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Symptoms of Irritable Bowel Syndrome

By: Jody Ehrhardt - Updated: 3 Apr 2013 | comments*Discuss
Irritable Bowel Syndrome Ibs Diarrhoea

Irritable Bowel Syndrome or IBS is a chronic disorder that affects the function of the intestines and digestive system. Although the disease can affect individuals in different ways, there are some common symptoms that characterise this disorder.

Common Symptoms of IBS

The most common symptoms associated with Irritable Bowel Syndrome are diarrhoea, abdominal pain and bloating. After an individual with IBS has eaten a large meal or experienced an episode of stress they may begin to feel abdominal discomfort and cramping that is shortly followed by a bout of diarrhoea or loose watery stools. These symptoms can last for hours or minutes after initial onset and usually occur within an hour of eating or becoming nervous or stressed.

Other symptoms of IBS include constipation, mild abdominal discomfort, increased urgency to use the restroom, increased bowel movements, intestinal gas and increased intestinal spasms.

The onset of these symptoms comes without warning and the act of completing a bowel movement usually relieves the symptoms.

Symptoms Associated with the Diagnosis of IBS

Although the previously mentioned symptoms are characteristic of Irritable Bowel Syndrome, your doctor will refer to a different set of requirements and symptoms before establishing a diagnosis of IBS. The medical criteria for an IBS diagnosis calls for the experiencing of abdominal pain or discomfort for at least twelve weeks out of the past twelve months. During these bouts of abdominal pain the individual must also experience diarrhoea or constipation, a change in the frequency of bowel movements, a change in the way a stool is passed (straining to go, feelings of unfinished bowel movements, or increased urgency to have a bowel movement) and feelings of gas or bloating. Individuals must also experience relief from their symptoms shortly after having a bowel movement for the doctor to link the symptoms to IBS.

When diagnosing Irritable Bowel Syndrome doctors also run tests to rule out any other intestinal conditions, check for increased mucus in stool samples and record a medical history of the patient that helps eliminate other causes such as diet or disease.

Tracking Your IBS Symptoms

In order to help your doctor make the diagnosis of IBS and to better control your discomfort, it is a good idea to track your symptoms for a few weeks prior to your first doctor's appointment. The best way to track your symptoms is by keeping symptom diary.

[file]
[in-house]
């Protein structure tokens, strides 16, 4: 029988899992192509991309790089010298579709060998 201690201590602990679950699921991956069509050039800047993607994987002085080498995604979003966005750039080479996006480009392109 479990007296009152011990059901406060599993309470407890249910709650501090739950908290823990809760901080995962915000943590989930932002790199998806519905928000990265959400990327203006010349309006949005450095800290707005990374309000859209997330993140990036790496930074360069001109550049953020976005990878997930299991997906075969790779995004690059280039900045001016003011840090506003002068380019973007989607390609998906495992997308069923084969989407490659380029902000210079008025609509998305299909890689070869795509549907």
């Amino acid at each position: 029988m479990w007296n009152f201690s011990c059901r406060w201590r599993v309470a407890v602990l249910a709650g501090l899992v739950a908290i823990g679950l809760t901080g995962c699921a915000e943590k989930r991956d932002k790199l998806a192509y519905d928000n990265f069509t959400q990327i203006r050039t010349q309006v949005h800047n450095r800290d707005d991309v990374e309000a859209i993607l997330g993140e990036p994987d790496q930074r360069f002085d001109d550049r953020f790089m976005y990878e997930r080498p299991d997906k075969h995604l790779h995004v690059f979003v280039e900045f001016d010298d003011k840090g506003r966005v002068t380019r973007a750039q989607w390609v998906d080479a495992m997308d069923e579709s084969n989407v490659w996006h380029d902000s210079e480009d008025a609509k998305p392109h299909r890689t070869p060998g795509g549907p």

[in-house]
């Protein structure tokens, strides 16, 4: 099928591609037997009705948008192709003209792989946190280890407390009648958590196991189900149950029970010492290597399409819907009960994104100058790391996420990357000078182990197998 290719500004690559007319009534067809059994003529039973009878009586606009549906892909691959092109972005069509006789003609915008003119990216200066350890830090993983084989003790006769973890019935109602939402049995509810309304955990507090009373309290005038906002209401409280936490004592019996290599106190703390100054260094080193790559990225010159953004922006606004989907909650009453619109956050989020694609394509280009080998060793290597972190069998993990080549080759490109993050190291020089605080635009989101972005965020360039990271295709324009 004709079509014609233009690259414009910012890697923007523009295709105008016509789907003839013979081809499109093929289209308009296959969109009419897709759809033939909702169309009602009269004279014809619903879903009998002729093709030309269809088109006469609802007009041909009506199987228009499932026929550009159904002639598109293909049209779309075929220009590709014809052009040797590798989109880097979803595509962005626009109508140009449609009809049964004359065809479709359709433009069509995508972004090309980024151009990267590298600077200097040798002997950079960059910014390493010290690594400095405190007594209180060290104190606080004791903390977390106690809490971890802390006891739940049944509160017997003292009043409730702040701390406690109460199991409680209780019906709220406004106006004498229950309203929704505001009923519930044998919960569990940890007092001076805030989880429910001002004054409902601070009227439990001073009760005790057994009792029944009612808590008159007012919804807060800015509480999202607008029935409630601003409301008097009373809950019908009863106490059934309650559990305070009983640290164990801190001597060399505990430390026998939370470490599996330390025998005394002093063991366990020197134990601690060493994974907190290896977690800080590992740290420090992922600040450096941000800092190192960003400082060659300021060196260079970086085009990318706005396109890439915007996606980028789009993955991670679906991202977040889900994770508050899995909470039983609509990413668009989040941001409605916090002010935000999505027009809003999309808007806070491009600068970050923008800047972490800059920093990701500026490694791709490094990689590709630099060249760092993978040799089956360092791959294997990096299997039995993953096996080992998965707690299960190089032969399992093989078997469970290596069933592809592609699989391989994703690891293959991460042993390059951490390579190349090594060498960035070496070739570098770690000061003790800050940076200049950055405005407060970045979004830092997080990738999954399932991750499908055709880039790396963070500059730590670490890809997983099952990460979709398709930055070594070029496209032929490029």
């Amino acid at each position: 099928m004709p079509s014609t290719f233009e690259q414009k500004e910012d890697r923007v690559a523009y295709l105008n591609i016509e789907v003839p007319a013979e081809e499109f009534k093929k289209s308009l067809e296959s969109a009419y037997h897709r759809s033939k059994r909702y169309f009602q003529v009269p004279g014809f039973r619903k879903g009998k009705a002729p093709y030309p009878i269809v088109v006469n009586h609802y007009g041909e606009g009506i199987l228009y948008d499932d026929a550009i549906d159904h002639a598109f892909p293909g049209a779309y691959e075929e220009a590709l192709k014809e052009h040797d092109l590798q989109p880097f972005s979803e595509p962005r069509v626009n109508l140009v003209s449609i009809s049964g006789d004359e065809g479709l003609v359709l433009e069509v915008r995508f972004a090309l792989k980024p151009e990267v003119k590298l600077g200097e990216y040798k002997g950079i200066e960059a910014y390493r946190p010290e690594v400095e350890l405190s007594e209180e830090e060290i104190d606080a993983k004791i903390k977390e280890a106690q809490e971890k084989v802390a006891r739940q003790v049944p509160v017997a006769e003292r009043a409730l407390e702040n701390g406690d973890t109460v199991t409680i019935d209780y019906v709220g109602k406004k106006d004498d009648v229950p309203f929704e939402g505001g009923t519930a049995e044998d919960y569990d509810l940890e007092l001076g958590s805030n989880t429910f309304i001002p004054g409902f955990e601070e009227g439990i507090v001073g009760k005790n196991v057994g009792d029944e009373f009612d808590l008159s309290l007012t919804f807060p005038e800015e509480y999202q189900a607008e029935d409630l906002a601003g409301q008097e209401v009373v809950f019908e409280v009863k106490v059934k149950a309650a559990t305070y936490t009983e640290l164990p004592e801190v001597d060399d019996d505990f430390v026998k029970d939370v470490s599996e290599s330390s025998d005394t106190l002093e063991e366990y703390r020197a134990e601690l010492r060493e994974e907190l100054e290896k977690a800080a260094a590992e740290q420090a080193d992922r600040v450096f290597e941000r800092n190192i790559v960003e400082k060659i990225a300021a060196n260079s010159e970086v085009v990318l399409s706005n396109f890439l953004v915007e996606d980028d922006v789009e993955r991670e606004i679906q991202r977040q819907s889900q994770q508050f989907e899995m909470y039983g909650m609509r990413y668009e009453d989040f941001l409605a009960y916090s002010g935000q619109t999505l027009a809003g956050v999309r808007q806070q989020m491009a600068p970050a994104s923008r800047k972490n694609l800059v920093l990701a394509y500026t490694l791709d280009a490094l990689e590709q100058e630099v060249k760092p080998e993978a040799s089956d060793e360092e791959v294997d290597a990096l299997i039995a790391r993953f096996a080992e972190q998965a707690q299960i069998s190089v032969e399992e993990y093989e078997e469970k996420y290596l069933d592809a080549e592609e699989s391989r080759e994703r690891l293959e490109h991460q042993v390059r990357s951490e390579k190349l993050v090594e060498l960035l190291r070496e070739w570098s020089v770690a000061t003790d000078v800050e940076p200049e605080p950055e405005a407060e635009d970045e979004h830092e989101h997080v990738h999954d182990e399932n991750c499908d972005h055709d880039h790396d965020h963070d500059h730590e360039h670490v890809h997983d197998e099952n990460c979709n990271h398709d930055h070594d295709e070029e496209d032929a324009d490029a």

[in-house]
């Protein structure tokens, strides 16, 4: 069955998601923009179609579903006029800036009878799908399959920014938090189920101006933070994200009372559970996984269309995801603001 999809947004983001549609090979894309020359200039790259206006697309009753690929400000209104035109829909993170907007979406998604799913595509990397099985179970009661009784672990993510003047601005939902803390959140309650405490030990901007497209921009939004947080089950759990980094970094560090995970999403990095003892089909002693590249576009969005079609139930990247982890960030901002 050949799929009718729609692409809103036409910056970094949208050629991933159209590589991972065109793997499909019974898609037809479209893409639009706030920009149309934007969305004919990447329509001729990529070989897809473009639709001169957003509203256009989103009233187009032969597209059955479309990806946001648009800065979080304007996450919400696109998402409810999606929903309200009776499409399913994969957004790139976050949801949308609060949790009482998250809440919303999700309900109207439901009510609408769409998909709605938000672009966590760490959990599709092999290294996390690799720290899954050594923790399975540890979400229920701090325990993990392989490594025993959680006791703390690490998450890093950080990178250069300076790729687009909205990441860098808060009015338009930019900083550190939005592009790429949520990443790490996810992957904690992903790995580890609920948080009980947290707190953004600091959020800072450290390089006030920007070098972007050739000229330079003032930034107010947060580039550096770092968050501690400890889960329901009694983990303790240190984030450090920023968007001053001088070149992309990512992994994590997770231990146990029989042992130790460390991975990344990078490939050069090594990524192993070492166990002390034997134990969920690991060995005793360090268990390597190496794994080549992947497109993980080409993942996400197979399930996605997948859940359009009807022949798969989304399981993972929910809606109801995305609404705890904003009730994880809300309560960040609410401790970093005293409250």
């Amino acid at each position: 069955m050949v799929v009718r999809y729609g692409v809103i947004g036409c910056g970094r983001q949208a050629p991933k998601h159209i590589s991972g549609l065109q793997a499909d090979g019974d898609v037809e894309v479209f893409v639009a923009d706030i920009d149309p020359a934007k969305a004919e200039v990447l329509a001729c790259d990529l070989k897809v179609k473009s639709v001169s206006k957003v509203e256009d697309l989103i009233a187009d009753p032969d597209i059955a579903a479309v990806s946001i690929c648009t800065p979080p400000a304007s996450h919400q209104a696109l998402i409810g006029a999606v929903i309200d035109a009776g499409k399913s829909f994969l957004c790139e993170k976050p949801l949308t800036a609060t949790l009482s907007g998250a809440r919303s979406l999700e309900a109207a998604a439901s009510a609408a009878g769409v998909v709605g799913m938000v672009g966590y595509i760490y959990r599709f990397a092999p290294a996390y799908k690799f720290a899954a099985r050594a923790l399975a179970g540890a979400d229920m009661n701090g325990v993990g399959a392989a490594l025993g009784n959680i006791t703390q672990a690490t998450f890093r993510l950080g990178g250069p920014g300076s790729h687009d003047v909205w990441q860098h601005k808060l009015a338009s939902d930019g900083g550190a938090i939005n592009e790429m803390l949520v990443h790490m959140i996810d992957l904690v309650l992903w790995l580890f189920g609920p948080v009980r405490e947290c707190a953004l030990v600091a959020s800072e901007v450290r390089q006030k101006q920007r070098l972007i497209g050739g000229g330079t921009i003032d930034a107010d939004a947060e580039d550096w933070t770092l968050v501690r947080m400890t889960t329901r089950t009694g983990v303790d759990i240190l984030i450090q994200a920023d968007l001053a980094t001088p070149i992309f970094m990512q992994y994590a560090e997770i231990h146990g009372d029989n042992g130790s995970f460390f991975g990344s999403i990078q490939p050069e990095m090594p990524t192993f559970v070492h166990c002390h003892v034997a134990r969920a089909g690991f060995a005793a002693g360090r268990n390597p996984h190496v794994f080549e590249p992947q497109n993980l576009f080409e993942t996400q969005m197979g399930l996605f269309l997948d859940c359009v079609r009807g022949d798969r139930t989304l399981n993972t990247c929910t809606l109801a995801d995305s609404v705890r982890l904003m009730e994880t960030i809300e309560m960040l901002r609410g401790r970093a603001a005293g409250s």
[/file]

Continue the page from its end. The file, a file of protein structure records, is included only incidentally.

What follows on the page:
For accurate tracking purchase a blank notebook and head each new sheet with the date and day of the week. Each time that you experience any symptoms (diarrhoea, cramping, constipation, abdominal pain) note the time of onset, the severity of the symptom, and the time that the symptom goes away. You will also want to make a note of when you ate last before the symptom occurred, what you ate and if you were feeling stressed or nervous at the time. Be sure to include any liquids you may have consumed with, before or after the meal.

If you do not have any symptoms for one or more days be sure to note that in the diary as well. You will also want to note what you ate and drank on these symptom-free days. This information will help your doctor rule out food allergies and other disorders.

Once you have a completed symptom diary your doctor can more easily diagnose your condition and you can use the information in the diary to help control your symptoms. For example, if you notice that you always experience symptoms if you eat a big meal late in the evening you can change your schedule and eat your biggest meal of the day at noon and choose a small snack for dinner instead.

Recognising and tracking the symptoms associated with Irritable Bowel Syndrome is important to your health. By consistently detailing your individual symptoms you can start controlling the disorder and help your doctor make an accurate diagnosis.

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